First Base

“First Base”

This ancient thing that must be done
Requires the death of one man’s time,
A prayer before it is begun,
The island quiet of rhyme.

Just as twelve years ago we fell
To madness that begot a son
And broke all caution in the spell
Of conjugation,

So now the fire must be set,
The dishes put away, the door
Locked fast that nothing hoarse might fret
The birth of metaphor.

Am I a fool to solemnize
With invocations to the muses
These mere suburban alibis,
Confessions, or excuses?

Come, lady, then, and lead the fool
Across the freeway by the mall,
And past the public swimming-pool
Left of the city hall,

And out through naked tracts and parks,
To where the sunlit streets are bare,
To outfields where the meadowlarks
Tweedle upon the air.

Honor forbids my son to notice me,
Setting his baseball cap against the glare.
First baseman, he must watch the catcher’s sign,
Intimidate the batter with his stare,
Anchor the fielding into one design,
And be the very animal and form
Of his position in the baseball team,
As bulls and meadowlarks fulfill the norm
Designate for them by the chromosome.
These cardinals, these cubs, these senators,
How perfectly professional they seem,
Eleven-year-old gum-chewing matadors!
Wordsworth thought such a theater would come
Between the boy and his eternal home,
But what if we must all invent our being?
Is then the “master-light of all our seeing”
The actor’s concentration on his part?
Then why this pain that brushes at my heart?

I am a stranger from another universe;
This is as strange to me as the horse-games of Turkestan,–
Carcass of lamb that is torn among bridegiving tribesmen.
I am from Marx’s Europe, the England of slums and the Beatles,
I am from Arthur’s table, from the France of Cezanne and Courbet,
I am the last colonial, the sun went down on my childhood
In Northern Rhodesia, the drums rumbled all night and
My father read to me Shakespeare in the roar of the pressure-lamp;
I am from Virgil’s Campania, from Homer’s Peloponnese;
My mind was formed by the Huxleys, by Einstein and Wittgenstein,
Eliot, Yeats, and the songs of the English Renaissance;
I am the heir of Hegel, of Nietzsche, of Freud,
Born and raised in the throb of the flying bomb.
My weather’s the fitful rain of Europe,
The smoky taste of the last of the Industrial Revolution,
The ambiguous cloudlands and definite soil of the Old World,
The damp snow on the bus-stop bench that seeped through my
Trouser pocket and soaked my packet of Woodbines,
My wadded handkerchief, my pink ten-shilling note.

And what am I doing in Plano, Texas, on this hot after-
Noon in summer, the thunderclouds clear on the horizon like
Grotesque pieces of matte sunlit china, like
Stuffed toys to be given to baby dinosaurs, like the
Sound of a big rock band tuning up in a stadium?
What am I doing in Plano, with its malls and pyramids?

But what have they been doing there in Europe?
My brave son Ben, watching the pitch come down,
Must teach impossible progenitors
How to be parents to a Texan child;
And over there in Warsaw, Budapest,
And East Berlin they wash the bloody hands
Of Beethoven and Sartre, and gently show
Their blood-drunk parents just how to be free.
All that I know of baseball comes from Ben.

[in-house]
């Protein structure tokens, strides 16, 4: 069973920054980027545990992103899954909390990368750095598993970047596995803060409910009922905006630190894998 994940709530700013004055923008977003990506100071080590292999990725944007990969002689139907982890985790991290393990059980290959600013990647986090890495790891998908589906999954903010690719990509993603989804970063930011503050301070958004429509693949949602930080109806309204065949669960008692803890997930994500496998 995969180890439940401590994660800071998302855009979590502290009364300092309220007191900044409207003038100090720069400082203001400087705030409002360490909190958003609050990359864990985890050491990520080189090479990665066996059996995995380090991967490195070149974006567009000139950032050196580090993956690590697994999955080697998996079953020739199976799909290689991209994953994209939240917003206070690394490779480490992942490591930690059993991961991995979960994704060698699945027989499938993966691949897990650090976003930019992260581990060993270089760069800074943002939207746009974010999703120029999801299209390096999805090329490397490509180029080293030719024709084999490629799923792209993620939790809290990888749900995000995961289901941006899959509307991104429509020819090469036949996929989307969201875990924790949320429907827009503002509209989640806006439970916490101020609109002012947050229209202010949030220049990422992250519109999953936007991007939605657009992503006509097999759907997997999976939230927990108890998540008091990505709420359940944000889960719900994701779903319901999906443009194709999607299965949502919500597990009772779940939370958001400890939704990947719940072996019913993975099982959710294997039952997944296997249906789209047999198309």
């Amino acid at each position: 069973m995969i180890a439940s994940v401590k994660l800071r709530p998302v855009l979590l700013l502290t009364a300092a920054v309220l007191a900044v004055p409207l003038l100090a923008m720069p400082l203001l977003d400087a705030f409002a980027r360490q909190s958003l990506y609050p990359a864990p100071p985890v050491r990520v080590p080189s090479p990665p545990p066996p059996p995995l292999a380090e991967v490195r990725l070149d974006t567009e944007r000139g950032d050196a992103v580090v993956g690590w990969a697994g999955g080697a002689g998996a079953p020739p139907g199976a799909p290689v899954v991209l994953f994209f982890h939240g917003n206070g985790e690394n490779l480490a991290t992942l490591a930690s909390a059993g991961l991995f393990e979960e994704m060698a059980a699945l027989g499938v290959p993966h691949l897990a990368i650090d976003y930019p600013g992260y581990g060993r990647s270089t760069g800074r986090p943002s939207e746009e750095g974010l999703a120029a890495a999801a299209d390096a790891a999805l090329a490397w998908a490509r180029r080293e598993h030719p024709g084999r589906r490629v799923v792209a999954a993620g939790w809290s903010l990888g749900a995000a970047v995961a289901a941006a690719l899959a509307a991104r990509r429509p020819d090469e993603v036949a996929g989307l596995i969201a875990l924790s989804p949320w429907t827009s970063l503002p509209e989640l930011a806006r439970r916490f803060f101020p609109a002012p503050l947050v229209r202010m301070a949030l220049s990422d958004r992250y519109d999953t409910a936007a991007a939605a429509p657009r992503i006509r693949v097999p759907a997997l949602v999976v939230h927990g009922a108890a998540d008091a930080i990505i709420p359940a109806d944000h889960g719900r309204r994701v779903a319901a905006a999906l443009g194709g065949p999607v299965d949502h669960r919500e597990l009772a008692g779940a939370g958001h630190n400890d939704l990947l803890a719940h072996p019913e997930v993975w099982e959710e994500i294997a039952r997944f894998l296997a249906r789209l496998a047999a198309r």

How is it I am rooted now in him?
Where did he get that authenticity
That makes him pluck with fine unconsciousness
The wrinkle from his pants, and crack his gum?
Raised in a laundry in the Pennine Hills,
His mother is Chinese and loves Racine.

At school they teach him (in the best modern way)
How Hannibal’s elephants crossed the Alps,
How to bow smoothly between bridge and thumb,
Of the white ratios of geometry:
But what is it makes him a Texican?

The new world being born, I helped it come.
Out of its mother’s belly,
of all its ancestors
the fruit, of many seeds, mine being one,
it turned its head and smiled.
Do I betray it now, with this private consciousness,
this slacker form, designed
to opt out of the game?–
thus wars and holocausts too cruel to name–?
I fall into the rhyme,
betray the betrayal.

Evening’s coming. Under the stormcloud
the tired sunlight on the bleachers turns to orange
the white logos on the parents’ tee-shirts,
the white parabolas of their Nike Airs.

Now already the knotted concepts I shaped to stagger
The cruel march of historicism, the smooth slide I polished
At the edge between word and world to trap the haters of humankind,
My carillons of mental bells poured in their melodious foundries,
All these are owned by younger men and women, scholars,
Poets, and they know them and use them better than I ever could,
Being accustomed, as I was not, to my newfangled landscape.
The birds and animals are no longer shy around my constructions.
Their masters, the shepherds and shepherdesses, sing them my songs.
Happy, I pass my possessions on to them; now I prepare for my
Metamorphosis into another being, smelling of
Evening, of thunderstorms over the horizon, of darkening grass.

But soon the floodlights are turned on,
As Plano tilts against the sky,
And endless time piles up above
The ballfield’s little lighted octagon;

An orange skin of evening glows
Beneath the bluelit towers of cloud;
A few drops fall, the game goes on;
The warm, coyote-smelling wind still blows;

The crackle of an utterance
Above the curvature of plain
Echoes in rumbles from the ground
And holds the players in a moment’s trance;

The batter hits a loaded fly,
Ben edges under it, elbows
His baseball cap out of his eye,
And takes it quickly, fires it home, as I

Marvel how second nature grows
Its subtle graft upon the first;
And now another lightning-burst
Has turned the clouds into a purple rose.

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